Amaya is both a browser and an authoring tool dedicated to the World Wide Web. It has been specifically conceived to serve as a testbed client to experiment and demonstrate new web protocols and formats as well as new extensions to existing ones. This makes its features a bit specific.
A testbed client must be versatile enough to allow a wide range of experiments and demonstrations. That is the reason why Amaya has been designed as an active client, i.e. a client that not only retrieves documents from the web and presents them to the user, but also an authoring tool that allows an author to create new documents, to edit existing ones and to publish these documents on remote web servers.
To help investigate the impact of new specifications on the many aspects of a web client, Amaya has been designed with both:
* a WYSIWYG style of interface, which makes it easy to use,
* a structured representation of documents, which allows it to stick to the web specifications.
The web is made of a number of documents linked together. While working on the web, a user needs to access several documents, specially when following, creating, or modifying links. Amaya is able to work on several documents at a time. Several (X)HTML, native MathML (.mml) and SVG (.svg) documents can be displayed and edited at a time.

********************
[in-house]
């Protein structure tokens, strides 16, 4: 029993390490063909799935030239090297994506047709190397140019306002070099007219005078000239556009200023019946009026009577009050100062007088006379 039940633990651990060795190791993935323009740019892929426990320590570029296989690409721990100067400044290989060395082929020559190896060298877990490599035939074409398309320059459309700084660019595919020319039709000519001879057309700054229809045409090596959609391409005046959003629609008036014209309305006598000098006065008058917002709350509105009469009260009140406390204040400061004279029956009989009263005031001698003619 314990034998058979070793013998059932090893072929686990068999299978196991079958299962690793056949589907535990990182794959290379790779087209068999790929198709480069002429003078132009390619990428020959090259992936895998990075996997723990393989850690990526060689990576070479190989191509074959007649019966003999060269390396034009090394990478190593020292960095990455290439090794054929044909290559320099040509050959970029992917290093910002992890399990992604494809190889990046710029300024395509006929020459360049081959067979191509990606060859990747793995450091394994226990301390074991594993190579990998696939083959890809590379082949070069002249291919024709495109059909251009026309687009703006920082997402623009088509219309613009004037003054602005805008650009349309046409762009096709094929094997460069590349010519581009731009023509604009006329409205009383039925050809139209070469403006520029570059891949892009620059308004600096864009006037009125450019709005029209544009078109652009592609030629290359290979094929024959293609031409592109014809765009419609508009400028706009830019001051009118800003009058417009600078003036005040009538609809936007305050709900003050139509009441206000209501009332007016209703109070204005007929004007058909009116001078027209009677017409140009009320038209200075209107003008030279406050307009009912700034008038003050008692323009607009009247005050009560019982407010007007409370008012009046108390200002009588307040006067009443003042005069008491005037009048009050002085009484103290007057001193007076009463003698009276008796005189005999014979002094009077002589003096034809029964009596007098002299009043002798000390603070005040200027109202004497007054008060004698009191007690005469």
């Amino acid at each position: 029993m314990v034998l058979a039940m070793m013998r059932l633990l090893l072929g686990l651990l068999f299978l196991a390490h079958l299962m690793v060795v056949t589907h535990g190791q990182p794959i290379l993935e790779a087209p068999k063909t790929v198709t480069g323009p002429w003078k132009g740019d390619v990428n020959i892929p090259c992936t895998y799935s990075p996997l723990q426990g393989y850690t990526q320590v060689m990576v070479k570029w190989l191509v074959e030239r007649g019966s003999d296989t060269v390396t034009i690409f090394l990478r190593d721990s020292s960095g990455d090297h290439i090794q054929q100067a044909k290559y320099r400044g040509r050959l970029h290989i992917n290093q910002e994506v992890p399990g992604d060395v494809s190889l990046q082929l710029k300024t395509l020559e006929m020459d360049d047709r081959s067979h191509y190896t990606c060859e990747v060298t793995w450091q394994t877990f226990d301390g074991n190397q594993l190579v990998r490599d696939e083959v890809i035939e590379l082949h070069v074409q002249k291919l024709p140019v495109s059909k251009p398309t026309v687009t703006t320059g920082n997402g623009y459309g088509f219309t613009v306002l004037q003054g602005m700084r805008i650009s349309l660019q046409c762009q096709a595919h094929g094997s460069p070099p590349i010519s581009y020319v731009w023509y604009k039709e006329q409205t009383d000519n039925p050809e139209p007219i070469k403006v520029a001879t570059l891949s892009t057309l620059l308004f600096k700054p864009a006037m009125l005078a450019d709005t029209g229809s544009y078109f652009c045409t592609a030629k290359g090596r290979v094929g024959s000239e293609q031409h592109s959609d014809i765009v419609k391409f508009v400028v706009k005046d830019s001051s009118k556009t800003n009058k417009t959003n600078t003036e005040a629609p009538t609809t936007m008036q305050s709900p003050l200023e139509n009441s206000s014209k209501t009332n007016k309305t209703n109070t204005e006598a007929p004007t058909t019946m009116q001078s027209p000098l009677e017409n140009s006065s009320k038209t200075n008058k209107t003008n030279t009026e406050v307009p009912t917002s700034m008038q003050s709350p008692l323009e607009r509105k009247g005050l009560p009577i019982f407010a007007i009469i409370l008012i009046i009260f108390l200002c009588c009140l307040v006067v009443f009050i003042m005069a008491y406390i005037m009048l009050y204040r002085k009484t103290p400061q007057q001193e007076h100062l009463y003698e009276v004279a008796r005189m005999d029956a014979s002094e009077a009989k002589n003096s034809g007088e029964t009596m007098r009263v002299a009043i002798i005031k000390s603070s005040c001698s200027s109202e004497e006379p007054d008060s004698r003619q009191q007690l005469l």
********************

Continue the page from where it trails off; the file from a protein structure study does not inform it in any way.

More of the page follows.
In its basic version, Amaya implements many web protocols and formats:
* it handles HTML documents with their hypertext links,
* it can display pictures in several formats, including PNG,
* it supports CSS 1, which allows it to display documents with style sheets and to create or edit style sheets,
* it accesses remote sites by means of HTTP 1.1, as implemented in libwww.
* it provides support for MathML presentation markup which allows users to browse and edit Web pages containing mathematical expressions
* it supports a subset of the Scalable Vector Graphics (SVG) format, namely basic shapes, text, images, and foreignObject
* it support RDF and XPointer